Hard drive operating temperature

Discussion in 'backup, imaging & disk mgmt' started by Victek, Jun 15, 2012.

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  1. Victek

    Victek Registered Member

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    I've started monitor the hard drive temp on my desktop and laptop. The desktop is steady around 31c and the laptop is around 40c. I'm wondering if the laptop is running too hot and if I need to try one of those cooling pads? The cooling fan in the laptop is working properly and I don't have any obvious overheating problems, but it's good to get out in front of these things :)
     
  2. Tyrizian

    Tyrizian Registered Member

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    31c and 40c are good temperatures for a hard drive, it's above 45c that you need to be concerned about.

    A cooling pad for a laptop won't make a huge difference in temperatures, but it wouldn't hurt having one.

    What does your other temperatures look like? (CPU, Graphics, etc.)
     
  3. NGRhodes

    NGRhodes Registered Member

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    Check your model on your HDD manufacturers website. Will have normal operating temperature ranges.
     
  4. Victek

    Victek Registered Member

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    Glad to hear that. The laptop originally had a 5400rpm drive and perhaps the current 7200rpm drive runs hotter. I never monitored the slower drive though so I don't know. It could be the limitations of the cooling design.

    Well, it wouldn't hurt but it would be a nuisance to have another thingy to cart around and setup in Starbucks, etc. Might it actually lower the hard drive temp? The laptop does get a little warm on the bottom, but there are no vents and plastic is not a great conductor.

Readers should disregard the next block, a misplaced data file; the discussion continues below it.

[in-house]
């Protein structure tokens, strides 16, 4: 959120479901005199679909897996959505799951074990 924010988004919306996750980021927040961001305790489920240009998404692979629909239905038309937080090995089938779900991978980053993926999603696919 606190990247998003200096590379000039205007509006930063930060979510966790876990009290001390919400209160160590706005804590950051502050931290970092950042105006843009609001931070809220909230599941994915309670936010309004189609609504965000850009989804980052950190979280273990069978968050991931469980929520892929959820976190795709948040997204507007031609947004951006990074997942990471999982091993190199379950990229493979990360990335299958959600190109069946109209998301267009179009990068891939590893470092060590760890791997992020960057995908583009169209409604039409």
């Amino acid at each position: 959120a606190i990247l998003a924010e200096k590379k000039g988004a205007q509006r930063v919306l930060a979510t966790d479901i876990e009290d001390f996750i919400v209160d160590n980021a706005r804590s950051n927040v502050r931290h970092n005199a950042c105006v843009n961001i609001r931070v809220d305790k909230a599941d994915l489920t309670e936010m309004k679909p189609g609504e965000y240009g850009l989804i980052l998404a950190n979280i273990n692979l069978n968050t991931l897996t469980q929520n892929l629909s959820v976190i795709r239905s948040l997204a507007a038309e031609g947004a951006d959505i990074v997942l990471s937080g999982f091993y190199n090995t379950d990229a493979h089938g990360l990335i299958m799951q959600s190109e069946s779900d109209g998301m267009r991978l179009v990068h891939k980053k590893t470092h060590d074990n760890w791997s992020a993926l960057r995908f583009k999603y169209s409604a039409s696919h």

Good question. I haven't tried monitoring those. I'll give "core temp" a try on the laptop (works well on my desktop). Thanks!
     
  5. Victek

    Victek Registered Member

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    Exactly so, thanks!
     
  6. Brian K

    Brian K Imaging Specialist

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    Victek123,

    Anything less than 55° C is OK. The Google study of 100,000 HDs suggested low HD temperatures in the first 3 years were more likely to be associated with HD failure.
     
  7. Victek

    Victek Registered Member

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    Interesting - can you link to that study?
     
  8. Brian K

    Brian K Imaging Specialist

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  9. Tyrizian

    Tyrizian Registered Member

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    Not if you buy one that fits your laptop, but one that is also more compact, slim or foldable. Some of them can lower the temps better than others, so you may want to research around before you decide to purchase one.

    No vents at all? You're kidding me...Most of them do have some type of ventilation.
     
  10. Victek

    Victek Registered Member